Honey and Date Bee Cake {Recipe} plus Aishah Learns to Bake {Review}

I was recently sent the book Aishah Learns to Bake by author Latifah Peerbux,‎ and illustrator Nurul Ruqaiyah Ahmad Maliki, from Almaurid Books.

 

This adorable book is about a little girl name Aishah who helps her mum make a cake. They start to play a guessing game, where her mum gives her hints of ingredients they’ll need. She explains how Allah (God in Arabic) made each one, from the bees that give us honey to the dates we eat during Ramadan, the Muslim holy month. Along the way, there are silly illustrations of a cow standing on top of a cake and clocks that move way, way toooooo slow across the page.

 

Once all the ingredients are mixed, Aishah learns how things are baked. When her father comes home, she is able to share with him all steps and reminded him to say Bismillah an Arabic phrase that means ‘in the name of God, before he tried a bite.  The book includes a recipe and instruction on making honey and date cupcakes.

 

We got all the ingredients together this weekend and tried our hand at turning the cupcakes into the cake that the cow is standing on. We had to go to two different stores to find caster sugar, as it’s not a common item in our local community, but everything else we had a home.  My middle daughter also wanted to try her hand at fondant, so she tried a bee outer shell. A full list of ingredients and measurements are in the book.

Since this book was written in the United Kingdom, some of the measurements were written in metric, so we had to figure out how many dates we needed to pit (3 ounces). We spent some time looking at metric conversion charts and the history of the metric system, which is very different than the customary units we use in the United States.

 

After we had gathered everything, we placed the pit less dates in the food processor for a few minutes.

We added the dates and 3 tablespoons of water in a pot and placed it on the stove, till boil.  This allowed it to become a paste before we set it aside to cool.

While the dates were cooling, we made the cake batter and the fondant mixture. Tip: We made them in separate bowls but at the same time because they shared a few dry ingredients. Just make sure to keep them apart!

We baked the cake batter into two pans. Tip: Inserting a toothpick when you pull it out tells you if the middle is baked.  If the toothpick is dry, the cake is done, if the toothpick is wet, place the cake back in the oven for a few more minutes.

While the cake was baking and cooling, we divided the fondant batter into two batches. We added the yellow food coloring to one and the black to the second. We used the same toothpick to help control how much to add. And have a few sillies of our own while baking.

To be honest, the black ended up more of a grey, but that’s okay. We set them aside to work on layering our cakes.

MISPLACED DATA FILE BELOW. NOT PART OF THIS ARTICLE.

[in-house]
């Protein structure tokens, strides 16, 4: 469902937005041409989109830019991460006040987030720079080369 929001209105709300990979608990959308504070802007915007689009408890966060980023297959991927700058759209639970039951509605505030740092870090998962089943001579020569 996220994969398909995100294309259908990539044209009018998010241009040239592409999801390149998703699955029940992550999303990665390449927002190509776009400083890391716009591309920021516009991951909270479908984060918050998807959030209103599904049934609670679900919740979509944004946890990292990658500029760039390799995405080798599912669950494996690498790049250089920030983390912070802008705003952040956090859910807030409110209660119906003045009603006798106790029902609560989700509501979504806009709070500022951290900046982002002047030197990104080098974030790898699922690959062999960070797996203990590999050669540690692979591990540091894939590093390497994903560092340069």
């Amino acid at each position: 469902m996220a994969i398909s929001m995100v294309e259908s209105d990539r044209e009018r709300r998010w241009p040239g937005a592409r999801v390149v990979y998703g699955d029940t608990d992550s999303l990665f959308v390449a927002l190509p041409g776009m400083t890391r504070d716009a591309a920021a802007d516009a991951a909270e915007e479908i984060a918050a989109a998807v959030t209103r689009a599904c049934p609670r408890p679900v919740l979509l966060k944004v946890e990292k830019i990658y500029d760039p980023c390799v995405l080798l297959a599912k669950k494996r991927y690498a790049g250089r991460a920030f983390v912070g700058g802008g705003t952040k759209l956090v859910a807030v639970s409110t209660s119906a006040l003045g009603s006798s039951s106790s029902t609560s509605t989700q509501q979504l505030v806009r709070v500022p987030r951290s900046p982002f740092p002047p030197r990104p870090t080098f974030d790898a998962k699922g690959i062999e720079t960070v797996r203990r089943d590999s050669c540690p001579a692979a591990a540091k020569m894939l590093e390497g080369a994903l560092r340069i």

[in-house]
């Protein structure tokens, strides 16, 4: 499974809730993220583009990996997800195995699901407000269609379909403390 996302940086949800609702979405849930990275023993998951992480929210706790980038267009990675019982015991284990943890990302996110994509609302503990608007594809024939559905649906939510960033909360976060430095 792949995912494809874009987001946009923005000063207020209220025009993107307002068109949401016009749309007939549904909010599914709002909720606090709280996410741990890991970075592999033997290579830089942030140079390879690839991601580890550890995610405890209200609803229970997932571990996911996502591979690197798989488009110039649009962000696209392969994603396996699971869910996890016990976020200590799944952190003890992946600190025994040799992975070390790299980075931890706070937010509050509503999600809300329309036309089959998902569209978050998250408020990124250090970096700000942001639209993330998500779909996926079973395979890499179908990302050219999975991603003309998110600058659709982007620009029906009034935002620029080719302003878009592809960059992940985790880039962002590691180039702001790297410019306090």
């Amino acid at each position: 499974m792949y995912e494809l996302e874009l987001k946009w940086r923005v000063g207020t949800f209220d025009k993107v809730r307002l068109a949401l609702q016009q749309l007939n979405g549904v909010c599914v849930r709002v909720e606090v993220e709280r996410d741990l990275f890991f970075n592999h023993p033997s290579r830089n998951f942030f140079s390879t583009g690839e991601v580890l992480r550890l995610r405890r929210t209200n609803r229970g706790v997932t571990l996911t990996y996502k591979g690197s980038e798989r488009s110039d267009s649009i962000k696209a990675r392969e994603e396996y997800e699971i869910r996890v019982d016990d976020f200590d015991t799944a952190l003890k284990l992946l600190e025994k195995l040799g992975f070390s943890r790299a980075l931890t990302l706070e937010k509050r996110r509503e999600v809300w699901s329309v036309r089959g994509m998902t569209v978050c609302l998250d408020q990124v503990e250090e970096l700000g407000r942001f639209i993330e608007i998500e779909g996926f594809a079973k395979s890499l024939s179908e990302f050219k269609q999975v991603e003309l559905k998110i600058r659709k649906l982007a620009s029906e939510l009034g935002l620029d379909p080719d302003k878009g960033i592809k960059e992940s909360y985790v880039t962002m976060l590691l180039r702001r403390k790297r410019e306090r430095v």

We added a layer of the date paste to the bottom cake but didn’t spread it to the edges, leaving an outer circle.

In a side bowl, we mixed the honey buttercream icing and added it to the outer circle before adding the second cake layer. We spread the extra around the edges before adding the fondant.

We flatten the two balls of fondant and laid the yellow over the whole cake. Tip: It is easier to place on the cake to cut, rather than try to cut it flat.  We then cut the black into strips.

We added a little extra black to fit around the edges. This is a great time to sneak in a lesson in math and angles.

My daughter rolled up a little extra ball, turned it into a cone shape and added it for a stinger.

The true test came in the taste and it got a thumbs up from all of us, even the little five year old boy my oldest happen to be babysitting.  He not only finished it all, he wanted to know if it was okay to have a second piece since “it healthy.” (I said no, but sent an extra piece with his mom when she came to pick him up)

 

I am so excited to try this book out at my next story time with the kids at the library since my own youngest enjoyed the story and the cake.

 

Be sure to check out the book Aishah Learns to Bake from Almaurid Books or ask for it a your local bookstore, library or Amazon. Stop by to visit the activity kit too!

 

 

Visit A Crafty Arab on Pinterest for more of our adventures in the kitchen or the Education Resource page for hundreds of books for Muslim children.

Saudi Arabia Creamy Tomato and Chickpea Soup {Recipe}

I was sent the cookbook The Arabian Nights Cookbook: From Lamb Kebabs to Baba Ghanouj, Delicious Homestyle Middle Eastern Cooking by Habeeb Salloum from Tuttle Publishing.

 

It focuses primary on recipes in the Arab Gulf region and has to be one of the most beautiful cookbooks I’ve seen in a long time.

 

I was pressed for time this week to look for dinner options for our Mawlid al Nabi celebration tonight and took the cookbook with me on the bus to work. Mawlid al Nabi commemorates the birthplace of the Prophet Mohammed (pbuh), in Saudi Arabia. This annual Islamic holiday is celebrated by many Muslims around the world.}